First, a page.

Any company seeking to raise capital from investors should explore the use of a proper securities offering to accomplish that task. While compliance options vary – most small and medium size private companies will choose a Regulation D exempt offering to solicit investors and execute the resulting securities sales in compliance with State and Federal rules. While there are many pitfalls to raising capital improperly – in this blog we will highlight three that entrepreneurs may not be aware of:
1. Complications in Later Rounds of Funding
If you raise capital improperly – it can negatively impact executing additional rounds of funding. An example of this would be:
Company X raises a $2mm first round of equity from individual investors that is completed out of compliance and outside of a traditional and proper offering. Company X operates and two years later is now in need of expansion capital and seeks funding from a private equity (“PE”) firm. The PE firm will invariably complete due diligence on the original round of capitalization and will uncover that those sales were executed improperly. This not only points to executive mis-management of the entity (not attractive to the PE firm) but is also a capitalization and investment risk for the PE firm. If the PE firm invests, and there is a subsequent rescission issue for the first round capital, it may well be the PE firms capital that goes to pay for the rescission. Further, such a rescission could damage the company operations going forward and damage the returns for the PE firm (or individual investors).
2. Lack of Concise Terms
Many times the complexities of transaction structure do not become apparent to an issuer or investor until that issuer experiences operating difficulties. Normally investors investing into an early stage company (or, for example, a real estate project) would be provided a liquidation right that provides certain rights upon a liquidity event or dissolution of the issuer company. This is especially true if the investors are providing the bulk of risk capital. Raising capital improperly tends to involve poor structuring and poor documentation reflecting this structure. Thus, many out of compliance early rounds do not have specific terms for the securities sold to investors. Many times investors find out they have weak liquidation rights upon a liquidity event or the company failing in its operations.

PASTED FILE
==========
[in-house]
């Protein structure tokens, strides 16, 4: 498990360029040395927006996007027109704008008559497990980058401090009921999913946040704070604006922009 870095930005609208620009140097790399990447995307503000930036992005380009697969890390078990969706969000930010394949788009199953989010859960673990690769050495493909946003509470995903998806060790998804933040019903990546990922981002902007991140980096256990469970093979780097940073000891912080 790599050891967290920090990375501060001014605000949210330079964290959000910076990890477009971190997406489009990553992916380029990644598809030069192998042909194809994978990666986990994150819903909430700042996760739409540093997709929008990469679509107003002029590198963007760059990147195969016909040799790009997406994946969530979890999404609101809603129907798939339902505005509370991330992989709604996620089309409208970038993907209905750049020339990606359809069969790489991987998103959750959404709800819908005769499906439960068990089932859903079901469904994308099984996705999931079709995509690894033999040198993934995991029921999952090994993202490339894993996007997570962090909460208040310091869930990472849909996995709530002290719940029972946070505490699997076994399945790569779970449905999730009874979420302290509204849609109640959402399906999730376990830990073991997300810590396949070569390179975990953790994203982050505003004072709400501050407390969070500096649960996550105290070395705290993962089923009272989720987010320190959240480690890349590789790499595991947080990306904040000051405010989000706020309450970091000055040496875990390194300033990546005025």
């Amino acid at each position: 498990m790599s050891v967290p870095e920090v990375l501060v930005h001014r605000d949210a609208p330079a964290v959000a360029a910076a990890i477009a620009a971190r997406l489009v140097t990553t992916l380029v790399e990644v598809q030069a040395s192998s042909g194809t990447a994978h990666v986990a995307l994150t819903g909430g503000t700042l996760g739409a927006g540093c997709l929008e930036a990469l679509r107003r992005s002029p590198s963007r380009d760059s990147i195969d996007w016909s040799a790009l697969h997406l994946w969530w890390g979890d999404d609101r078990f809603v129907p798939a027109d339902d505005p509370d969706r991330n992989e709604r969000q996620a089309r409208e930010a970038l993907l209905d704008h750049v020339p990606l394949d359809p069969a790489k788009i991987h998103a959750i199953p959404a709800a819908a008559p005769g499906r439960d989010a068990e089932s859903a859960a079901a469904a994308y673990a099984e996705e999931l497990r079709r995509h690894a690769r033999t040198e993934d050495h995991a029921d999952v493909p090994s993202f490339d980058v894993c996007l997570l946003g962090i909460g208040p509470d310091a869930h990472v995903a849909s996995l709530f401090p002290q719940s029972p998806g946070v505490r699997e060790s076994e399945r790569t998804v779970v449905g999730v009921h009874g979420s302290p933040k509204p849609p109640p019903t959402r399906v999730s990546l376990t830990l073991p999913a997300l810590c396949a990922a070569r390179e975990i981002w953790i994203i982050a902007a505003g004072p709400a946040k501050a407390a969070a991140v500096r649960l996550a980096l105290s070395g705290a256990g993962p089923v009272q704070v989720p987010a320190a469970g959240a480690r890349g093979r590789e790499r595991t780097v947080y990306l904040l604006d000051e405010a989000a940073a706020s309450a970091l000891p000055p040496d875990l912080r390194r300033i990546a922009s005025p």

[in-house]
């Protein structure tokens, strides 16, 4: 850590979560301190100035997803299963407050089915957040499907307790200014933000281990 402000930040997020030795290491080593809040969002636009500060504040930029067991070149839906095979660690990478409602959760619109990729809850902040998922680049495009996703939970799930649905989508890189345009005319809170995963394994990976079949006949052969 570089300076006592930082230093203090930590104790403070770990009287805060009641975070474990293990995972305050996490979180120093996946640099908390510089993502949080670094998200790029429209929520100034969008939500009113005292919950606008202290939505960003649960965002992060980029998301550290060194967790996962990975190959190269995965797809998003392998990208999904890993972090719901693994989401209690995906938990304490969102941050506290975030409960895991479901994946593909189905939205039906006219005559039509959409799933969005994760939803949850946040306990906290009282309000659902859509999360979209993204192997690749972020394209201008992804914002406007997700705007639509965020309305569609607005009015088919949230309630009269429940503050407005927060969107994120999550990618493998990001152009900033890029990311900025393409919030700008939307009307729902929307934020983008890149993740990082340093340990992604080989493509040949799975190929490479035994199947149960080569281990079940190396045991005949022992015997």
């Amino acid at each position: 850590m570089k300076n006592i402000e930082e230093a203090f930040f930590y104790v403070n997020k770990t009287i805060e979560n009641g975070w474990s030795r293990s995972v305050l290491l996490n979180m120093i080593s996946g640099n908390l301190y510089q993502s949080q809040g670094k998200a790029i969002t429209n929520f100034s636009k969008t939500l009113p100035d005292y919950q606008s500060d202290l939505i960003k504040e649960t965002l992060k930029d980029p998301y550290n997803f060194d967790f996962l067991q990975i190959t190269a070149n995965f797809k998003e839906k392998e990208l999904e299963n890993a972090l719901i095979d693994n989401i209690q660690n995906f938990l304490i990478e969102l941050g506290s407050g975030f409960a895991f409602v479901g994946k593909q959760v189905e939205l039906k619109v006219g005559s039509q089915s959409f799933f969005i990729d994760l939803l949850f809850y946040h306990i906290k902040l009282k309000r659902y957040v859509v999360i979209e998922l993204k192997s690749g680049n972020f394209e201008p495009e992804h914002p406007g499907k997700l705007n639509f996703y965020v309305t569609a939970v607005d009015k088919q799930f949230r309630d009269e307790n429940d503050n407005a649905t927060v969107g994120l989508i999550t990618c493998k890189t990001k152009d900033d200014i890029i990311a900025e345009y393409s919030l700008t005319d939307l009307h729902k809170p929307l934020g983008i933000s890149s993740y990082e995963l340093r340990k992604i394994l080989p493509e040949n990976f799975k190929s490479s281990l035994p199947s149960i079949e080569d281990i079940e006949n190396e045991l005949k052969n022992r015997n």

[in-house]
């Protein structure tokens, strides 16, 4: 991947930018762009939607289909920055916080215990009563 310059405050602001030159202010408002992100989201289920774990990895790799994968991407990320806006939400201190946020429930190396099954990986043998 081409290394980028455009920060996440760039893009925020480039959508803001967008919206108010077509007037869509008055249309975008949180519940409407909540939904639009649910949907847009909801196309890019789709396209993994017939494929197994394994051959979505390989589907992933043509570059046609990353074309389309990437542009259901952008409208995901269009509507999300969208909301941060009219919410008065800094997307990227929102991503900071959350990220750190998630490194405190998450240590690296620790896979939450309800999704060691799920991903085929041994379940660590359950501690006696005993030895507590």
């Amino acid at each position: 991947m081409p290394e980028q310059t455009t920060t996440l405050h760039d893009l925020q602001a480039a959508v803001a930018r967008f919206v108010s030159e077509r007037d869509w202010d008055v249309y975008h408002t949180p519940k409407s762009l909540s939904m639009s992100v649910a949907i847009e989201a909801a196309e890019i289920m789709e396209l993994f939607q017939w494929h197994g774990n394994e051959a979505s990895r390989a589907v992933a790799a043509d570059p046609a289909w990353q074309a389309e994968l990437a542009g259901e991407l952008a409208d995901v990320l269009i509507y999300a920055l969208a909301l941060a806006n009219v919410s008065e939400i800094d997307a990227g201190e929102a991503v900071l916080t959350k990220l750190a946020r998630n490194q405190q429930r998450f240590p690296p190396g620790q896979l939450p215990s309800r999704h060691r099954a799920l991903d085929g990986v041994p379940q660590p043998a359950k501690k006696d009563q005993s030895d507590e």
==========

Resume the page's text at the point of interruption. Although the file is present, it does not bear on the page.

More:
3. Leveraging Institutional Debt
This pitfall is similar to the first – except here it is an institution contemplating providing a debt facility to the company and engages in due diligence on its prior capitalization rounds. No bank or institutional lender will want to provide leverage and credit to a company that has the potential for a rescission of equity capital that may result in damaging operations and potentially causing a default on the financing provided.
While many pitfalls of raising capital improperly are well known – there are plenty that are lesser known but just as important and just as damaging if they come to fruition. Interested in executing your capital raise properly? Call us today to discuss a Regulation D exempt offering for you company.
Tuesday June 17, 2014
Category: Capital Formation and Regulation D
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